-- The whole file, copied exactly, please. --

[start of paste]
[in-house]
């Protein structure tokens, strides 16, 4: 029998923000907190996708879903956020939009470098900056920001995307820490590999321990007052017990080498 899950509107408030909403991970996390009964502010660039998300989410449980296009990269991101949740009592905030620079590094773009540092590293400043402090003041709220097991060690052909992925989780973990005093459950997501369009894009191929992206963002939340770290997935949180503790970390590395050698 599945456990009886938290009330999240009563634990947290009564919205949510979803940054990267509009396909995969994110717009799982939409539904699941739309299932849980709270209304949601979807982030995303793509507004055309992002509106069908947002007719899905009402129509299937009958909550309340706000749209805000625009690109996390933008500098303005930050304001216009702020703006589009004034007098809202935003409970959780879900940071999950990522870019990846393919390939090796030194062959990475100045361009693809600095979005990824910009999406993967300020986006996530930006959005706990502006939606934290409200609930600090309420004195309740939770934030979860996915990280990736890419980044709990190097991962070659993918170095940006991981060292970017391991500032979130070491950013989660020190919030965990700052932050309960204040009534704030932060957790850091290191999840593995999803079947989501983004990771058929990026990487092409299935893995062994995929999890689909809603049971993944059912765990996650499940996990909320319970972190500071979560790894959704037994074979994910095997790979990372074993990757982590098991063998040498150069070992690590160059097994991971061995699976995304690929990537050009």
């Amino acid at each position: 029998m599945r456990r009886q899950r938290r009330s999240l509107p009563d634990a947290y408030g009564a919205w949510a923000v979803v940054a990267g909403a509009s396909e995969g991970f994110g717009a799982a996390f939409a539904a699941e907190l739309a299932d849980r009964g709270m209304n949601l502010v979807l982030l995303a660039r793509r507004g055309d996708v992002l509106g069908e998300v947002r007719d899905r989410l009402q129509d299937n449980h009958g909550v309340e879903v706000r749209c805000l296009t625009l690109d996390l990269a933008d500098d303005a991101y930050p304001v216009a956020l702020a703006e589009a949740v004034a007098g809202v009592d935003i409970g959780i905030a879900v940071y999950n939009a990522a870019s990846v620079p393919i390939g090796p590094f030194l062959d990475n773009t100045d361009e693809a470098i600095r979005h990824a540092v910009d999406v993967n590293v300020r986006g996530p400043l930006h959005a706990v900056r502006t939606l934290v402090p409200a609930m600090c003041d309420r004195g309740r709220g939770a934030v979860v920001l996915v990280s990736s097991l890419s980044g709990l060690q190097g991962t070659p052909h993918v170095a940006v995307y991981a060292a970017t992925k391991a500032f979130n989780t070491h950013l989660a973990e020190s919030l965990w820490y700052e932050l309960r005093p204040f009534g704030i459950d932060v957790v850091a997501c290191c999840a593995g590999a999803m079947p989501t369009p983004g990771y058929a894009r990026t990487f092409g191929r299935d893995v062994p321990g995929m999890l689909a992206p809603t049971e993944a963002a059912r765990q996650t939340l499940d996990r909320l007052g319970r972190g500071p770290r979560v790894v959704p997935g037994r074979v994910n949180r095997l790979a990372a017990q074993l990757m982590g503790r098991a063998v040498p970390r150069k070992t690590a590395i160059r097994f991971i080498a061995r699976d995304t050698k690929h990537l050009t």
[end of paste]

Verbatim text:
[in-house]
């Protein structure tokens, strides 16, 4: 029998923000907190996708879903956020939009470098900056920001995307820490590999321990007052017990080498 899950509107408030909403991970996390009964502010660039998300989410449980296009990269991101949740009592905030620079590094773009540092590293400043402090003041709220097991060690052909992925989780973990005093459950997501369009894009191929992206963002939340770290997935949180503790970390590395050698 599945456990009886938290009330999240009563634990947290009564919205949510979803940054990267509009396909995969994110717009799982939409539904699941739309299932849980709270209304949601979807982030995303793509507004055309992002509106069908947002007719899905009402129509299937009958909550309340706000749209805000625009690109996390933008500098303005930050304001216009702020703006589009004034007098809202935003409970959780879900940071999950990522870019990846393919390939090796030194062959990475100045361009693809600095979005990824910009999406993967300020986006996530930006959005706990502006939606934290409200609930600090309420004195309740939770934030979860996915990280990736890419980044709990190097991962070659993918170095940006991981060292970017391991500032979130070491950013989660020190919030965990700052932050309960204040009534704030932060957790850091290191999840593995999803079947989501983004990771058929990026990487092409299935893995062994995929999890689909809603049971993944059912765990996650499940996990909320319970972190500071979560790894959704037994074979994910095997790979990372074993990757982590098991063998040498150069070992690590160059097994991971061995699976995304690929990537050009």
């Amino acid at each position: 029998m599945r456990r009886q899950r938290r009330s999240l509107p009563d634990a947290y408030g009564a919205w949510a923000v979803v940054a990267g909403a509009s396909e995969g991970f994110g717009a799982a996390f939409a539904a699941e907190l739309a299932d849980r009964g709270m209304n949601l502010v979807l982030l995303a660039r793509r507004g055309d996708v992002l509106g069908e998300v947002r007719d899905r989410l009402q129509d299937n449980h009958g909550v309340e879903v706000r749209c805000l296009t625009l690109d996390l990269a933008d500098d303005a991101y930050p304001v216009a956020l702020a703006e589009a949740v004034a007098g809202v009592d935003i409970g959780i905030a879900v940071y999950n939009a990522a870019s990846v620079p393919i390939g090796p590094f030194l062959d990475n773009t100045d361009e693809a470098i600095r979005h990824a540092v910009d999406v993967n590293v300020r986006g996530p400043l930006h959005a706990v900056r502006t939606l934290v402090p409200a609930m600090c003041d309420r004195g309740r709220g939770a934030v979860v920001l996915v990280s990736s097991l890419s980044g709990l060690q190097g991962t070659p052909h993918v170095a940006v995307y991981a060292a970017t992925k391991a500032f979130n989780t070491h950013l989660a973990e020190s919030l965990w820490y700052e932050l309960r005093p204040f009534g704030i459950d932060v957790v850091a997501c290191c999840a593995g590999a999803m079947p989501t369009p983004g990771y058929a894009r990026t990487f092409g191929r299935d893995v062994p321990g995929m999890l689909a992206p809603t049971e993944a963002a059912r765990q996650t939340l499940d996990r909320l007052g319970r972190g500071p770290r979560v790894v959704p997935g037994r074979v994910n949180r095997l790979a990372a017990q074993l990757m982590g503790r098991a063998v040498p970390r150069k070992t690590a590395i160059r097994f991971i080498a061995r699976d995304t050698k690929h990537l050009t």